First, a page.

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The Source for Public Transportation News and Analysis November 29, 2013
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Database Reveals Trends in Public Transportation Vehicle Fleets

Public transit agencies are ­constantly investing in vehicles and technologies that make the experience better for riders. Here are some examples, as reported in the 2013 APTA Public Transportation Vehicle Database.

Alternate Fuels
As of 2013, 40.4 percent of the U.S. ­public transit bus fleet operates with alternate fuels, compared with 13.3 percent in 2004 and only 2 percent in 1992. The most common alternative fuels are natural gas (compressed or ­liquefied), representing 20 percent of the total bus fleet; hybrid technology, 13.2 percent; and biodiesel, 7 percent.

Sixty-one APTA member agencies have hybrid buses in their fleets, and hybrids make up 11 percent of the vehicles on order at public transit agencies.

The New York Metropolitan Transportation Authority operates more than 1,600 hybrid  buses, the largest hybrid fleet in the U.S. The Washington Metropolitan Area Transit Authority and Seattle’s King County DOT each operate more than 600 hybrid buses. Seventeen U.S. bus agencies (13 percent of responding agencies) have 100 percent alternate fuel fleets.

Vehicle Age
APTA statistics show that the ­public transit bus fleet is getting newer, improving from an average age of 8 years in 2011 to 7.8 years in 2013. Commuter rail cars improved from an average age of 18.2 to 17 years, while heavy rail cars aged from 20.2 to 20.5 years. The light rail vehicle fleet aged from 16.6 years to 17.8 years.

A contributing factor to the addition of new vehicles was an improved financial situation for many public transit agencies, including funds from the American Recovery and Reinvestment Act.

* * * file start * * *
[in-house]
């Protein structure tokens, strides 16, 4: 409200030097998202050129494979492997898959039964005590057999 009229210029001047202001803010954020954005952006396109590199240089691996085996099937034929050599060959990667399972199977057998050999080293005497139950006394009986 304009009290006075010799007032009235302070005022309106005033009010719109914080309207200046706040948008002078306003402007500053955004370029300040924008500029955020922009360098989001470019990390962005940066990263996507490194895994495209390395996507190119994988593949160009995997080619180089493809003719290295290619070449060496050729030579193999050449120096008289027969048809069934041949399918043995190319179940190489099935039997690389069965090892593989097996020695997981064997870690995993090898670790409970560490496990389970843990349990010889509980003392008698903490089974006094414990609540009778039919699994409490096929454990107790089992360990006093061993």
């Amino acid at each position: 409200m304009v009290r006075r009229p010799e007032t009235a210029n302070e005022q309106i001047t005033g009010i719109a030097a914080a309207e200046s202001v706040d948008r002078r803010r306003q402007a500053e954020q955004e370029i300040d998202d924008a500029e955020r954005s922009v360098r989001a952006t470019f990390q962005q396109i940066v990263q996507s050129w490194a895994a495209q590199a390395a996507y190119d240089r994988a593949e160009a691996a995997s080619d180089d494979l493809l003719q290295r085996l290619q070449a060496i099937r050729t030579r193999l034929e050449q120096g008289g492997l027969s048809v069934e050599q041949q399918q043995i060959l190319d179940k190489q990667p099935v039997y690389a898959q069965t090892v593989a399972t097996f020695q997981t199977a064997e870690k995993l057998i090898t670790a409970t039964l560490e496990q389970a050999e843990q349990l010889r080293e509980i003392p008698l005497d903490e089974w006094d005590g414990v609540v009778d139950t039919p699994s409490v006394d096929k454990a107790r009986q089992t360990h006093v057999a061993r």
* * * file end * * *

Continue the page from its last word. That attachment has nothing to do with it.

More public transit agencies are providing Wi-Fi on board their vehicles. The percentage of buses with Wi-Fi access grew from 0.5 percent in 2008 to 1.1 percent in 2010 and to 3.8 percent in 2013.

More than 13 percent of commuter rail cars offer Wi-Fi, up from 0.5 percent in 2008 and 7.5 percent in 2010. Miami-Dade Transit has equipped all its Metrorail heavy rail vehicles with Wi-Fi, while the San Francisco Bay Area Rapid Transit District is running a pilot program on 15 vehicles. The Santa Clara Valley Transportation Authority, San Jose, CA, is the first light rail system with ­in-vehicle Wi-Fi service.

On-Board Electrical Outlets
U.S. commuter rail systems provide electrical outlets on board 65.5 percent of their cars in 2013, compared with just 14.4 percent in 2009. On buses, 2.7 percent have electrical outlets, an increase from 1.6 percent in 2009. On longer trips, these outlets help passengers power a laptop to do work or charge a mobile device.

Automated Stop Announcements
As of 2013, 55.6 percent of buses have automated stop announcements, an increase of more than 10 percent compared with 2008. During the same period, the percentage of commuter rail cars with this technology increased from 31.5 percent to 44 percent in 2013, and 49.6 percent of heavy rail vehicles have the technology compared with 37.5 percent in 2008. The largest percentage is on board light rail: 82.8 percent in 2013, up from 53.3 ­percent in 2008.

Automatic Vehicle Location
Global Positioning Satellite and Automated Vehicle Locator (AVL) systems are increasingly available on public transit vehicles: In 2013, 70.9 percent of buses and 66.9 percent of light rail vehicles had such systems. Forty-two bus agencies have AVL systems on at least 95 percent of their vehicles. Heavy rail vehicles usually use track circuitry or signaling systems to provide vehicle location information and arrival times.

APTA publishes the Public Trans­por­tation Vehicle Database annually for the benefit of its members and the public. It is available here.

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